Grouse Mountain’s resident Grizzly bears Grinder and Coola are snoozing through a beary big occasion – this month marks their 20th birthdays.
It’s now been almost two decades since the bears were rescued when they were orphaned in the wild as cubs and brought to the Grouse Mountain Refuge For Endangered Wildlife, where they’re still living their best lives today.
In a celebratory blog post, Devin Manky, Grouse Mountain’s wildlife manager for the past 15 years, wrote that the exact day of birth of both the bears was unknown, but it was for sure sometime in January.
“All young grizzly bear cubs are born inside the den in the early winter months,” he said.
“Female Grizzlies will give birth to one to three cubs inside the den as a protective measure to allow the young bears a chance to nurse and grow before heading out into the world. And, therefore, sometime in January 2001, both Grinder and Coola were born.
“This year marks their 20th birthday – or should we say ... bearthday? Have a great 20th, boys!”
Tiny cubs get rescued
The cubs were rescued separately in the spring of 2001 and later brought to the mountaintop refuge on Sep. 5.
“Coola was found near the town of Bella Coola in the B.C. Coast (June 29),” said Manky. “Bella sounded a bit too feminine for a male bear, so he was dubbed Coola. He was found next to his mother, who had unfortunately been struck and killed by a large vehicle.”
Manky said conservation officers that were called to the scene rescued Coola and brought him to a local veterinarian's office, where he was found to be in great shape.
Earlier that month, on June 5, Grinder was found near Invermere, B.C., on a service road by forestry workers – but he wasn’t looking so good.
“They encountered an emaciated, dehydrated young cub who was very weak,” said Manky.
“They scooped him up in their jackets and brought him into a veterinarian's office in town where he was rehydrated and was soon gaining weight like crazy. We never did find out what happened to his mother.”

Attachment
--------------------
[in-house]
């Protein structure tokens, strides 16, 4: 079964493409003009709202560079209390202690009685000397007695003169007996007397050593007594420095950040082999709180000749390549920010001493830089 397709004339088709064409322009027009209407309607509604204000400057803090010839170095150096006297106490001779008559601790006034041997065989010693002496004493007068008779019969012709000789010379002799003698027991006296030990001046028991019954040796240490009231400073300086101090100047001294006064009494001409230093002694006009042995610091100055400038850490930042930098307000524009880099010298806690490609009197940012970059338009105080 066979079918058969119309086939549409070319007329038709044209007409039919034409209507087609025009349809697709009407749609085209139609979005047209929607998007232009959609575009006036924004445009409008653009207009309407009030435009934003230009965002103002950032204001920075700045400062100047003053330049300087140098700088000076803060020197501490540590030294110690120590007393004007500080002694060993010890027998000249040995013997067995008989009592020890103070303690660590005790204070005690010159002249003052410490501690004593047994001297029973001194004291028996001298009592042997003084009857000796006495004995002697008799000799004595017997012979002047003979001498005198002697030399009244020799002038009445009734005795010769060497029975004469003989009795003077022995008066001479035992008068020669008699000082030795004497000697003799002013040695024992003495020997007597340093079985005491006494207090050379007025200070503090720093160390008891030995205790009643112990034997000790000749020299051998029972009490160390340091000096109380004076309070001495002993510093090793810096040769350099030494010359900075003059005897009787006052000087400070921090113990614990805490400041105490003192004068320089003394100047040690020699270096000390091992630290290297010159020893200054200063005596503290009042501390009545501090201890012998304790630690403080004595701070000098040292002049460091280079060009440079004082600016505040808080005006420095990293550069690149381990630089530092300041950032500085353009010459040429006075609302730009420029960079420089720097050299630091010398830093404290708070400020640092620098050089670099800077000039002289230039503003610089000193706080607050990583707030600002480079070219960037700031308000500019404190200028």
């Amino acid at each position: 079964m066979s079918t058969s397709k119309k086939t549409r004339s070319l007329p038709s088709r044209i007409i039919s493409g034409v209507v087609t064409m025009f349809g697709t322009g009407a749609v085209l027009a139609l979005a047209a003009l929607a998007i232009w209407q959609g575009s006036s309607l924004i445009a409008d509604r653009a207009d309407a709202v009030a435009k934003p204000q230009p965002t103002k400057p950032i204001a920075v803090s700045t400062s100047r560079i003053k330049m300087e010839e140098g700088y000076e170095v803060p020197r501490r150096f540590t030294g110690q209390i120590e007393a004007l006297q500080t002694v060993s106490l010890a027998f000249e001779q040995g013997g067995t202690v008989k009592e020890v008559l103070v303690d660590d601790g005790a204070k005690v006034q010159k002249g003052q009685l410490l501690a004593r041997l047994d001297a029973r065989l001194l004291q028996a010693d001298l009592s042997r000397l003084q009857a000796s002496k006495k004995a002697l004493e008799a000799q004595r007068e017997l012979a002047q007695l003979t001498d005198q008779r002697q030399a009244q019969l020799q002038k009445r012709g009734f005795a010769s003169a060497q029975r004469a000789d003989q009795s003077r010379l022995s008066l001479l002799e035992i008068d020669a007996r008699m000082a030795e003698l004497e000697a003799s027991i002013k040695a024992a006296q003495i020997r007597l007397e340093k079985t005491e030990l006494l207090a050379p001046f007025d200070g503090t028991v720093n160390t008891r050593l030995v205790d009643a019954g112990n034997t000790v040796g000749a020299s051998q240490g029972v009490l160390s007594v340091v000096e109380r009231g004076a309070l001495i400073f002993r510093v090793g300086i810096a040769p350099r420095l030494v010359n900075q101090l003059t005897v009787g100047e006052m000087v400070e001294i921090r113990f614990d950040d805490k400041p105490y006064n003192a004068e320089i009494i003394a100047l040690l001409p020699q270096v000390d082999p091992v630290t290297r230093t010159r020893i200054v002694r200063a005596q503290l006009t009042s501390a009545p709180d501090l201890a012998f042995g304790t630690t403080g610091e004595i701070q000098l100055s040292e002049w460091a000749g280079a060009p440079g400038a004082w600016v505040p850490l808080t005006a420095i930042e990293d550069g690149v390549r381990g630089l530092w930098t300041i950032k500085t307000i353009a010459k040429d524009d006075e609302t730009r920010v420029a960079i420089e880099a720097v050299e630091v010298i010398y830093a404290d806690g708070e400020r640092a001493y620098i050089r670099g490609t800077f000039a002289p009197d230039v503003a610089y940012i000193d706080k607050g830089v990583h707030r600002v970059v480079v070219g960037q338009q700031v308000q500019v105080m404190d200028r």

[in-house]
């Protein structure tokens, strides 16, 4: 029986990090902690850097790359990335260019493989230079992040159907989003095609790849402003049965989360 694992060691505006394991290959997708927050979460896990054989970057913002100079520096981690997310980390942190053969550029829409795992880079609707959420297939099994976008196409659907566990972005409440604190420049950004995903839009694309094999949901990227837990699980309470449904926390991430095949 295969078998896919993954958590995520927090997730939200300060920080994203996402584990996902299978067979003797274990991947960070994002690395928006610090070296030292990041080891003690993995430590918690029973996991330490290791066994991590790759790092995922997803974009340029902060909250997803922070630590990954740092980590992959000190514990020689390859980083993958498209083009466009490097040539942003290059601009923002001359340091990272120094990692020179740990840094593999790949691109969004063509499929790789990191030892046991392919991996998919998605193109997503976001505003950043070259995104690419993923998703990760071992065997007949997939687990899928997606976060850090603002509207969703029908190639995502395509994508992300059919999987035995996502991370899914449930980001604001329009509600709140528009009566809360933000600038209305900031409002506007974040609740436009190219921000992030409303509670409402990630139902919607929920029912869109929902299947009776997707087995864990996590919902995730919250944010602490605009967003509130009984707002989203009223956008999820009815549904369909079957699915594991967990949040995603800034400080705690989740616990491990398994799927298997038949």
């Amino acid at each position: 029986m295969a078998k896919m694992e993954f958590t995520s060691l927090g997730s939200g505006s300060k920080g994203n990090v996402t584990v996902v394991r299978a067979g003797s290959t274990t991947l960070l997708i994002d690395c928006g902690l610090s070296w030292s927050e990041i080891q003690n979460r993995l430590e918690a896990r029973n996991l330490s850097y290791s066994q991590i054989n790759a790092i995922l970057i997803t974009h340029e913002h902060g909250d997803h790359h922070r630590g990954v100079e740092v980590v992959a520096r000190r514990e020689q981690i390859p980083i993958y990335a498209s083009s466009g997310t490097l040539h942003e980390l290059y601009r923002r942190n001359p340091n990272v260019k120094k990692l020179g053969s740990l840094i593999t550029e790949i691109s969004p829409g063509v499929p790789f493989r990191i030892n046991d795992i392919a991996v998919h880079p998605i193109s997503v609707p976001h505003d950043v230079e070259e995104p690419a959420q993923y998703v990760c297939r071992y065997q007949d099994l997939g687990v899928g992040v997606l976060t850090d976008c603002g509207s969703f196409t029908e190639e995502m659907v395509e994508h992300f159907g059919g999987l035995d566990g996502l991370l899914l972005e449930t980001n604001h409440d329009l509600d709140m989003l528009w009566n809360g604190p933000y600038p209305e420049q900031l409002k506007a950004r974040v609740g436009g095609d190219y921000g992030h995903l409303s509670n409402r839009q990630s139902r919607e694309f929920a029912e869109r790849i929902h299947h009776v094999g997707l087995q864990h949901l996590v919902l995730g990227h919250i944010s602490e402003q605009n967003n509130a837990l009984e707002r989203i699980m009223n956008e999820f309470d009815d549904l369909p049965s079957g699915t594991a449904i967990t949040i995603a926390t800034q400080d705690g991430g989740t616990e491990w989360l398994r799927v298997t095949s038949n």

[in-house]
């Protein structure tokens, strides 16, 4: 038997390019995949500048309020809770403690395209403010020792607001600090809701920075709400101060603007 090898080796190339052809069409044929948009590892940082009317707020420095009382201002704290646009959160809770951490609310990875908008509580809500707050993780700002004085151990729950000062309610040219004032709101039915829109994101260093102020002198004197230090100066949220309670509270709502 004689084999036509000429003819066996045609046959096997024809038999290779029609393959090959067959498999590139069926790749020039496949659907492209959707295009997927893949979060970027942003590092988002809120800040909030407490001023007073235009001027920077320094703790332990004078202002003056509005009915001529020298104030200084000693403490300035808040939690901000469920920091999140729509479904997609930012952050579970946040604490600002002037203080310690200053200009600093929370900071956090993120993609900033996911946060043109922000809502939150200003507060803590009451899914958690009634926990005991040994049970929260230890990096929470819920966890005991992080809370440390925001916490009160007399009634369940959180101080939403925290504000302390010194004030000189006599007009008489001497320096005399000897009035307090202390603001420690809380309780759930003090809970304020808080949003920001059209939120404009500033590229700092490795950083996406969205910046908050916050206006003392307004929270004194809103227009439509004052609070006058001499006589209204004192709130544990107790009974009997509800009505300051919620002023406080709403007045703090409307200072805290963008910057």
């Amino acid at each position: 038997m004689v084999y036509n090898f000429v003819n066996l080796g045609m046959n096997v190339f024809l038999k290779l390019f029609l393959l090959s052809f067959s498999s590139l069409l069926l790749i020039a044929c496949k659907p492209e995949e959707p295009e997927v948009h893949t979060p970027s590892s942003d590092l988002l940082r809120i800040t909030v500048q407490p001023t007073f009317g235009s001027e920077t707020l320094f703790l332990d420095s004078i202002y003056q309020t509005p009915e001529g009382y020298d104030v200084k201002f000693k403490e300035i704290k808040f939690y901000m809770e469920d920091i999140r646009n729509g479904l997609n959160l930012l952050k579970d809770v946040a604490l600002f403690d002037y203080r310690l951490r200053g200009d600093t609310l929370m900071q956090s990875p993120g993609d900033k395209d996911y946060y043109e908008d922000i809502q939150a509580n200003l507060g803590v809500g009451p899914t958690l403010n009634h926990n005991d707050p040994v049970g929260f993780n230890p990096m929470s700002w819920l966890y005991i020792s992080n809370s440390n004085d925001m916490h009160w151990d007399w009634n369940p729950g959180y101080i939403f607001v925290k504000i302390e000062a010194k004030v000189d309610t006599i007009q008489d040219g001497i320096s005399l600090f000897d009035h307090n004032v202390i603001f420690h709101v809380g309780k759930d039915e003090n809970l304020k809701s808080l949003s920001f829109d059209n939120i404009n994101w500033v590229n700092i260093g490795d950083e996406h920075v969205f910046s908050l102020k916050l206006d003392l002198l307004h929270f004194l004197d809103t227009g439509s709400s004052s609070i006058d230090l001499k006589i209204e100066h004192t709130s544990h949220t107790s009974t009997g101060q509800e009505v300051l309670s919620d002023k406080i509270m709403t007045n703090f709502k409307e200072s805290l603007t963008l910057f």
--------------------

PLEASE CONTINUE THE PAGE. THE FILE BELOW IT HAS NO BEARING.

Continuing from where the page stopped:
Cubs get a new home at Grouse Mountain
Back then, there were no grizzly bear rehabilitation and release programs in B.C. and orphaned cubs were often euthanized humanely, as they can't survive the wild without their mothers, explained Manky. Grouse Mountain heard about the cubs and decided to intervene and create a natural mountain habitat in North Vancouver for them, with the goal of learning more about grizzly cubs to develop a rehabilitation and release protocol.
“Grouse Mountain offered them a 5.5-acre natural habitat and a second chance at life,” said Manky.
“On the flip side, Grinder and Coola offered us a chance to study young grizzly bear cubs and figure out what they know instinctually and what is learned behavior from their mothers. This important information was gathered as they grew up here, and we hope to use it to help future orphaned bear cubs.”
Manky said the middle-aged bears were “living a pretty good life season to season.” They're now very big boys, with Coola weighing in at 474 kilograms (1,045 pounds) and Grinder 401 kg (885 pounds) before heading into their winter slumber. When they're not in hibernation, the furry friends fill their days by swimming in the habitat's ponds, sleeping in the forest, and roaming the fields.
The duo continues to be extremely popular with mountain visitors, with plenty of photos of them flooding social media year after year. They even have a children's book written about them.
The bears will remain in winter dormancy in their hibernation den for the next few months. Manky anticipates they’ll wake up sometime in April.
“We'll start our 2021 summer season – maybe with a 20th bearthday cake!?,” he suggested.
Until then, you can watch the bears for daily movements that help keep their muscles and bones healthy on the Bear Den Camera.
If you want to see more cute photos of Grinder and Coola, check out Grouse Mountain's Instagram.